SACRAMENTO, Calif. (AP) — Thousands of Californians seeking to buy their own health insurance flooded call centers with questions and overloaded the state’s online marketplace Tuesday.
Dozens of workers at a call center in the Sacramento suburb of Rancho Cordova began fielding calls after a countdown to the 8 a.m. opening of the health exchange. The agency that runs the Patient Protection and Affordable Care Act (PPACA) exchange, Covered California, said it received 1 million hits on the website during the first 90 minutes after the exchange opened. By 3 p.m., the site had received 5 million hits and the two service centers had received 17,000 phone calls.
“We are here in California on the right side of history,” Peter Lee, executive director of Covered California, said during a news event in the Rancho Cordova call center, one of three in the state.
He said Tuesday was just the starting point, and it was evident that exchange officials had work to do after the website and phone system were hit with a crush of inquiries.
While no major glitches were immediately reported, the site was slow to load once users clicked on a tab that said “Start Here.” Officials had predicted delays on the first day and said many would merely be seeking information rather than signing up for coverage, which begins in the new year.
“Like anything when you first start, you’ve got to adjust a little bit,” said Pat Macht, a spokeswoman for Covered California. “The system’s not been down, but it might have had some slower response time. But people are signing up.”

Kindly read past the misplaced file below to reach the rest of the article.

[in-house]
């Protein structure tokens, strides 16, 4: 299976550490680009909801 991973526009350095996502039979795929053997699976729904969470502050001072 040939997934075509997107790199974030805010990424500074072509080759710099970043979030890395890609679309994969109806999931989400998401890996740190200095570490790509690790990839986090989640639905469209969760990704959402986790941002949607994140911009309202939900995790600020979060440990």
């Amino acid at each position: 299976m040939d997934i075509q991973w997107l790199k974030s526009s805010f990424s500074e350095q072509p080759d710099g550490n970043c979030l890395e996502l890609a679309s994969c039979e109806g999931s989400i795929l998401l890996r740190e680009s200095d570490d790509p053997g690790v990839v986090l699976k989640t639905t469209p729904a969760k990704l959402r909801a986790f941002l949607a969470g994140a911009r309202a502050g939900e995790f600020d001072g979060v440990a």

The agency later said the enrollment section of the website would be down from 9 p.m. Tuesday until early Wednesday to “optimize performance.” An agency spokesman, Roy Kennedy, said he did not have details about what work would be done to the site.
The glitches did not dissuade Rachel Mansfield, 33, of La Quinta, who has been waiting for the exchange to start so she and her husband can get health insurance. She eventually downloaded an enrollment form to mail in manually.
“We’re just trying to get signed up as quickly as possible,” said Mansfield, a self-employed esthetician whose parents currently pay a $530 monthly premium for her coverage through the state’s high-risk pool.
She said her husband, an assistant golf pro, has been rejected for health coverage because he was diagnosed with post-traumatic stress disorder. Mansfield said the online calculator indicated that the monthly premium will be around $400 for both of them, with more thorough coverage than she currently has.
“It’s been a long time coming. I’m hoping it works out the way that it’s supposed to,” she said.